The first black baseball player in Boston heard
more insults hurled at him than pitches
his rookie year. Yet, when a kid, a white boy,
wanted an autograph, Jet was happy to oblige.
When the fans cheered his hits, he basked in the echoes
and when they booed an error or the ball bouncing off his head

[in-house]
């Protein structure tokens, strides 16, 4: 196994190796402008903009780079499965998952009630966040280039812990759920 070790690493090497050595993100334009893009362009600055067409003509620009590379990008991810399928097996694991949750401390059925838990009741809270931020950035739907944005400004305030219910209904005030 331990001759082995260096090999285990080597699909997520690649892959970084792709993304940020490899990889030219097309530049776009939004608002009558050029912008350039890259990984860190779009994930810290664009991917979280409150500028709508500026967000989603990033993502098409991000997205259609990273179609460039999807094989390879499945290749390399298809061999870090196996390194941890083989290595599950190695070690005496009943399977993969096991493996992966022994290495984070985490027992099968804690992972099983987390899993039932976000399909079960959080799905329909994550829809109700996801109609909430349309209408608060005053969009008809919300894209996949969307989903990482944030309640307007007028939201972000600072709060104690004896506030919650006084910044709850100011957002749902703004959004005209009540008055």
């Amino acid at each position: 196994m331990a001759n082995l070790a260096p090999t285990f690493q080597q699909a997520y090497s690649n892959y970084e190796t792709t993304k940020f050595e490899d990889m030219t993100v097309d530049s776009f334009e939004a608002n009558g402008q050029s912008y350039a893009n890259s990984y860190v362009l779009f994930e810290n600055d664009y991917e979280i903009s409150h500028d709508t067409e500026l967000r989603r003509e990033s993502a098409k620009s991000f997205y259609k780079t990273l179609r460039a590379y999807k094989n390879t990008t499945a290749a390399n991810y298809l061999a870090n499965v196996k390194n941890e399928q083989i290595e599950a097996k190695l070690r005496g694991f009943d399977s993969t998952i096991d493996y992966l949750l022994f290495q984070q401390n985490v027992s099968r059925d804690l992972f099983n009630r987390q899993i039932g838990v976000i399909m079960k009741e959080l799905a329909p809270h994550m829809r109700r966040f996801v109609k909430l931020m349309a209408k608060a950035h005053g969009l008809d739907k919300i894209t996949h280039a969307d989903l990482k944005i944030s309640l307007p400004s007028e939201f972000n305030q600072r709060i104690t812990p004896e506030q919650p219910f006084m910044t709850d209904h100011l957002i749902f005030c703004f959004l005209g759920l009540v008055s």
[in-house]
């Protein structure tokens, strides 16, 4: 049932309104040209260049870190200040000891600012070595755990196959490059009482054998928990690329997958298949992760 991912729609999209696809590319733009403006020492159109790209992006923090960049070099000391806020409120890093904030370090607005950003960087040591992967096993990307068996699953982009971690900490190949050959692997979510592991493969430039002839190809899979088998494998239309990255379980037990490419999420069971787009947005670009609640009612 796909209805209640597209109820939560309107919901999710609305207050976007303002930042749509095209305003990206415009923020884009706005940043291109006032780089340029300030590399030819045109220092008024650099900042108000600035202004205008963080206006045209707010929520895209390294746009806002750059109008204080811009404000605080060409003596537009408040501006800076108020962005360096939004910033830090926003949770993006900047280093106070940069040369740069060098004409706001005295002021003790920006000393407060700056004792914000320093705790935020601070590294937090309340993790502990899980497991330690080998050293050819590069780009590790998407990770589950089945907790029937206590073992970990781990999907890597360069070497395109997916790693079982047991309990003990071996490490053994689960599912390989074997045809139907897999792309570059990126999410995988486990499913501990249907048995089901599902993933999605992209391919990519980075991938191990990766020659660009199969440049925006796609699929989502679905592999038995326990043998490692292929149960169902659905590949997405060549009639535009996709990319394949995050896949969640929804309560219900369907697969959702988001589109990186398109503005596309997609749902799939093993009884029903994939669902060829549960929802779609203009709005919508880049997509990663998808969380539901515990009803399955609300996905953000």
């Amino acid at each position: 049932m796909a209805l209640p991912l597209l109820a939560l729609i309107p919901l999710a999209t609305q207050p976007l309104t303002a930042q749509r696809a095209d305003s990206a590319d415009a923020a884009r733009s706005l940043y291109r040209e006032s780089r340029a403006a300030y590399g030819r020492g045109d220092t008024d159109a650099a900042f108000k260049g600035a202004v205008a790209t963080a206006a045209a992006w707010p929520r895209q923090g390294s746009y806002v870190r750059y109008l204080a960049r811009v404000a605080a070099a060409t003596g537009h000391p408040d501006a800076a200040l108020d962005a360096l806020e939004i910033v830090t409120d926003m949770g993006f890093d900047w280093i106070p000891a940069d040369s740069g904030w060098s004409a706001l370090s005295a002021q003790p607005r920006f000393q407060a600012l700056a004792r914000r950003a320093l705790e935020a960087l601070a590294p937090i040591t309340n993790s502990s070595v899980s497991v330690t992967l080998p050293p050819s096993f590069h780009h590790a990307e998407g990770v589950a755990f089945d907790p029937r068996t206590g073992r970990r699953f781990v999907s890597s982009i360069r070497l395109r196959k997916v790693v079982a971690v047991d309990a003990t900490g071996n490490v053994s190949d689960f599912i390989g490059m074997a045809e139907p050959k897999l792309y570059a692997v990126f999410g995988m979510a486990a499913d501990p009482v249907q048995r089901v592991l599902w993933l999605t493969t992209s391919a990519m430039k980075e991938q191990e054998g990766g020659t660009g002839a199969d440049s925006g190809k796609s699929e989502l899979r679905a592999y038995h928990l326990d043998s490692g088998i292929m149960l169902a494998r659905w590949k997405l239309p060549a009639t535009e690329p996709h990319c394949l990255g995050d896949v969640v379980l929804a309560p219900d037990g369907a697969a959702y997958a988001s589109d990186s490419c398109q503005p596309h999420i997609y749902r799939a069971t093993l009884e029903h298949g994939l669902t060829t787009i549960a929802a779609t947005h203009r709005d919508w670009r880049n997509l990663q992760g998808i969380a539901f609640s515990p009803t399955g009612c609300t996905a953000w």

he feigned deafness. He was a favorite for young
boys collecting baseball cards and autographs, for
the youngsters who rode the back of a trolley to the
ballpark like it was a piggyback ride on their father.
There was no color lIne. Those boys didn’t see black
or white. They saw only the tomahawk on the chest,
the Indian head on the sleeve and the white B on the blue
background of the baseball cap.